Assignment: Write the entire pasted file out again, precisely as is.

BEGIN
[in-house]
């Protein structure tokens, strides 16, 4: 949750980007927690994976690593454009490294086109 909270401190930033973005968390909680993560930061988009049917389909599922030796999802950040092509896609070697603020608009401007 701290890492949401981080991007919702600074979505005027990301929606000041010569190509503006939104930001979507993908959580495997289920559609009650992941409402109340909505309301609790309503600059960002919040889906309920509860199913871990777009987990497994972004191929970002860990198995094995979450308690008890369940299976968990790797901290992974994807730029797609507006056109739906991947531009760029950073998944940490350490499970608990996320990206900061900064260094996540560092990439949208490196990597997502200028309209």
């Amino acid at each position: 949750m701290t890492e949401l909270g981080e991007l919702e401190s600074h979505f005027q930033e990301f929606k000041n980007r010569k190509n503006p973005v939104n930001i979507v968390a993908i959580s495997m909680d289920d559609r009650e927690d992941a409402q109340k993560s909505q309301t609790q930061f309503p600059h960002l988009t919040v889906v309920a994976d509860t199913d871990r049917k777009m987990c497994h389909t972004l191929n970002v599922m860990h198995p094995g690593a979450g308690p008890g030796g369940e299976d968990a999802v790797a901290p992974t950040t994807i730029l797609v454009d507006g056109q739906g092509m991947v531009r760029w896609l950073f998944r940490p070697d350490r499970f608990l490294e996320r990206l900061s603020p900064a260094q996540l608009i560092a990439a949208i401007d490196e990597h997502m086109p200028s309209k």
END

[in-house]
């Protein structure tokens, strides 16, 4: 949750980007927690994976690593454009490294086109 909270401190930033973005968390909680993560930061988009049917389909599922030796999802950040092509896609070697603020608009401007 701290890492949401981080991007919702600074979505005027990301929606000041010569190509503006939104930001979507993908959580495997289920559609009650992941409402109340909505309301609790309503600059960002919040889906309920509860199913871990777009987990497994972004191929970002860990198995094995979450308690008890369940299976968990790797901290992974994807730029797609507006056109739906991947531009760029950073998944940490350490499970608990996320990206900061900064260094996540560092990439949208490196990597997502200028309209």
């Amino acid at each position: 949750m701290t890492e949401l909270g981080e991007l919702e401190s600074h979505f005027q930033e990301f929606k000041n980007r010569k190509n503006p973005v939104n930001i979507v968390a993908i959580s495997m909680d289920d559609r009650e927690d992941a409402q109340k993560s909505q309301t609790q930061f309503p600059h960002l988009t919040v889906v309920a994976d509860t199913d871990r049917k777009m987990c497994h389909t972004l191929n970002v599922m860990h198995p094995g690593a979450g308690p008890g030796g369940e299976d968990a999802v790797a901290p992974t950040t994807i730029l797609v454009d507006g056109q739906g092509m991947v531009r760029w896609l950073f998944r940490p070697d350490r499970f608990l490294e996320r990206l900061s603020p900064a260094q996540l608009i560092a990439a949208i401007d490196e990597h997502m086109p200028s309209k």